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EEG Signal-Processing Framework to Obtain High-Quality Brain Waves from an Off-the-Shelf Wearable EEG Device
- EEG Signal-Processing Framework to Obtain High-Quality Brain Waves from an Off-the-Shelf Wearable EEG Device
- Jebelli H.; Hwang S.; Lee S.
- Ewha Authors
- SCOPUS Author ID
- Issue Date
- Journal Title
- Journal of Computing in Civil Engineering
- Journal of Computing in Civil Engineering vol. 32, no. 1
- Brain waves; Electroencephalogram; Independent component analysis; Power spectral density; Psychosocial problems
- American Society of Civil Engineers (ASCE)
- SCIE; SCOPUS
- Document Type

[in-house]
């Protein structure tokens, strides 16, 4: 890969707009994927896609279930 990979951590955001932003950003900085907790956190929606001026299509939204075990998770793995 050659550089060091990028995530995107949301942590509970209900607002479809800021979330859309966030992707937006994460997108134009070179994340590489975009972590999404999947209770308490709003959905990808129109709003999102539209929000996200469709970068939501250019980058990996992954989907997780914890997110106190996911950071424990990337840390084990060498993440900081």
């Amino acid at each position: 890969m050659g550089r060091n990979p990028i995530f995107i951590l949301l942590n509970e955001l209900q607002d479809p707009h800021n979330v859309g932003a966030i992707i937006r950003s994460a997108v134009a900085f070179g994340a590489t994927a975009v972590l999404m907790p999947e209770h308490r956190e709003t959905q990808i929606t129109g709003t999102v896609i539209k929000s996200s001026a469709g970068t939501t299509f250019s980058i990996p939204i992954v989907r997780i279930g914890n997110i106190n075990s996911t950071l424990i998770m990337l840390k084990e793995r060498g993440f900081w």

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- Investigating brain waves collected by an electroencephalogram (EEG) can be useful in understanding human psychosocial conditions such as stress, emotional exhaustion, burnout, and mental fatigue. Recently, an off-the-shelf wearable EEG device, which is wireless, lightweight, and affordable, has become available so that field construction workers' psychosocial status can be explored without interfering with their ongoing work. However, capturing high-quality EEG signals from such a device can be very challenging at real construction sites because of the signal artifacts generated by body movement caused by physically demanding work. To address this issue, the authors propose an EEG signal-processing framework that can acquire high-quality EEG signals at real construction sites using a wearable EEG device. Specifically, the signal-processing framework reduces noises and is thus able to extract quality EEG signals. This framework is validated by examining whether brain activation (particularly by body movements) can be identified using the processed EEG signal applied to eight field construction workers under working (i.e., active) and not working (i.e., inactive) conditions. Specifically, mean power spectral density (PSD) of the EEG beta frequency range is calculated from electrodes near the motor cortex, the part of the brain that controls voluntary movements. A significant difference in mean PSD in the beta frequency range between active and inactive conditions demonstrates that the processed EEG signal, based on the proposed framework, captures brain activation. The results show the potential of the proposed signal-processing framework to monitor workers' brain wave patterns in the field with a wearable EEG device, opening up an opportunity to assess workers' psychosocial status in construction so that any psychosocial problems of workers can be investigated. © 2017 American Society of Civil Engineers.
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